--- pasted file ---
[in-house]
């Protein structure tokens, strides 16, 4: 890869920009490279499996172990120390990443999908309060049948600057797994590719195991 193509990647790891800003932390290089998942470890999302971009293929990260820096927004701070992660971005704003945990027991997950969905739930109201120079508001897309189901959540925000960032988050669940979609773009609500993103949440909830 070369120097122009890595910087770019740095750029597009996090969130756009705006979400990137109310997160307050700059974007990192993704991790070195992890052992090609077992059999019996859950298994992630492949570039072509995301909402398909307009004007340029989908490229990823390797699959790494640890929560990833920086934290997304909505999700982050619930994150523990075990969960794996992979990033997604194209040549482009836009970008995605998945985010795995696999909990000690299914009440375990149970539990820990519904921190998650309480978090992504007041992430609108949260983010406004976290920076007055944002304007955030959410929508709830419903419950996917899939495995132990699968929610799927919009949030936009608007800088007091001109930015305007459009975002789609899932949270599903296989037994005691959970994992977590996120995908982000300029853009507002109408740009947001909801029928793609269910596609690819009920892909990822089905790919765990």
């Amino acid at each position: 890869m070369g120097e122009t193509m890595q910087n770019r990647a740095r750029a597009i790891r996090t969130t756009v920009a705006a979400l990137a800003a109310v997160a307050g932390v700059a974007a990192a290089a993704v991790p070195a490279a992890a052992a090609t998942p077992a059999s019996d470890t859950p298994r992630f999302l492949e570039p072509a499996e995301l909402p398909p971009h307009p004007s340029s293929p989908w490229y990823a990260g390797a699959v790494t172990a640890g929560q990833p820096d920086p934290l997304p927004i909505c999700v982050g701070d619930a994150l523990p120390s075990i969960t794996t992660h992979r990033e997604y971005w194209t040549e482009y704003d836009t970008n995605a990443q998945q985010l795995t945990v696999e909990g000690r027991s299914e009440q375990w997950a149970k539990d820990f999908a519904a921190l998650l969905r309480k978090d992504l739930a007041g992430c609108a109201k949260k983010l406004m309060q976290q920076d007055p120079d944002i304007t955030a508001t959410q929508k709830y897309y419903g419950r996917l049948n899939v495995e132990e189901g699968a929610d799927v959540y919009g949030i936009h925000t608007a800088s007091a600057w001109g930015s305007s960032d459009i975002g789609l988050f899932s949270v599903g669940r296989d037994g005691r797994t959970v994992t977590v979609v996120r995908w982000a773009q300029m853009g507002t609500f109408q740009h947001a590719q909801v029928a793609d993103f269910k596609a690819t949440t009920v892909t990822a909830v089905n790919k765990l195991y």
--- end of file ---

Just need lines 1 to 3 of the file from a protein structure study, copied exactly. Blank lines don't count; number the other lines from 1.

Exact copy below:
[in-house]
């Protein structure tokens, strides 16, 4: 890869920009490279499996172990120390990443999908309060049948600057797994590719195991 193509990647790891800003932390290089998942470890999302971009293929990260820096927004701070992660971005704003945990027991997950969905739930109201120079508001897309189901959540925000960032988050669940979609773009609500993103949440909830 070369120097122009890595910087770019740095750029597009996090969130756009705006979400990137109310997160307050700059974007990192993704991790070195992890052992090609077992059999019996859950298994992630492949570039072509995301909402398909307009004007340029989908490229990823390797699959790494640890929560990833920086934290997304909505999700982050619930994150523990075990969960794996992979990033997604194209040549482009836009970008995605998945985010795995696999909990000690299914009440375990149970539990820990519904921190998650309480978090992504007041992430609108949260983010406004976290920076007055944002304007955030959410929508709830419903419950996917899939495995132990699968929610799927919009949030936009608007800088007091001109930015305007459009975002789609899932949270599903296989037994005691959970994992977590996120995908982000300029853009507002109408740009947001909801029928793609269910596609690819009920892909990822089905790919765990």
């Amino acid at each position: 890869m070369g120097e122009t193509m890595q910087n770019r990647a740095r750029a597009i790891r996090t969130t756009v920009a705006a979400l990137a800003a109310v997160a307050g932390v700059a974007a990192a290089a993704v991790p070195a490279a992890a052992a090609t998942p077992a059999s019996d470890t859950p298994r992630f999302l492949e570039p072509a499996e995301l909402p398909p971009h307009p004007s340029s293929p989908w490229y990823a990260g390797a699959v790494t172990a640890g929560q990833p820096d920086p934290l997304p927004i909505c999700v982050g701070d619930a994150l523990p120390s075990i969960t794996t992660h992979r990033e997604y971005w194209t040549e482009y704003d836009t970008n995605a990443q998945q985010l795995t945990v696999e909990g000690r027991s299914e009440q375990w997950a149970k539990d820990f999908a519904a921190l998650l969905r309480k978090d992504l739930a007041g992430c609108a109201k949260k983010l406004m309060q976290q920076d007055p120079d944002i304007t955030a508001t959410q929508k709830y897309y419903g419950r996917l049948n899939v495995e132990e189901g699968a929610d799927v959540y919009g949030i936009h925000t608007a800088s007091a600057w001109g930015s305007s960032d459009i975002g789609l988050f899932s949270v599903g669940r296989d037994g005691r797994t959970v994992t977590v979609v996120r995908w982000a773009q300029m853009g507002t609500f109408q740009h947001a590719q909801v029928a793609d993103f269910k596609a690819t949440t009920v892909t990822a909830v089905n790919k765990l195991y």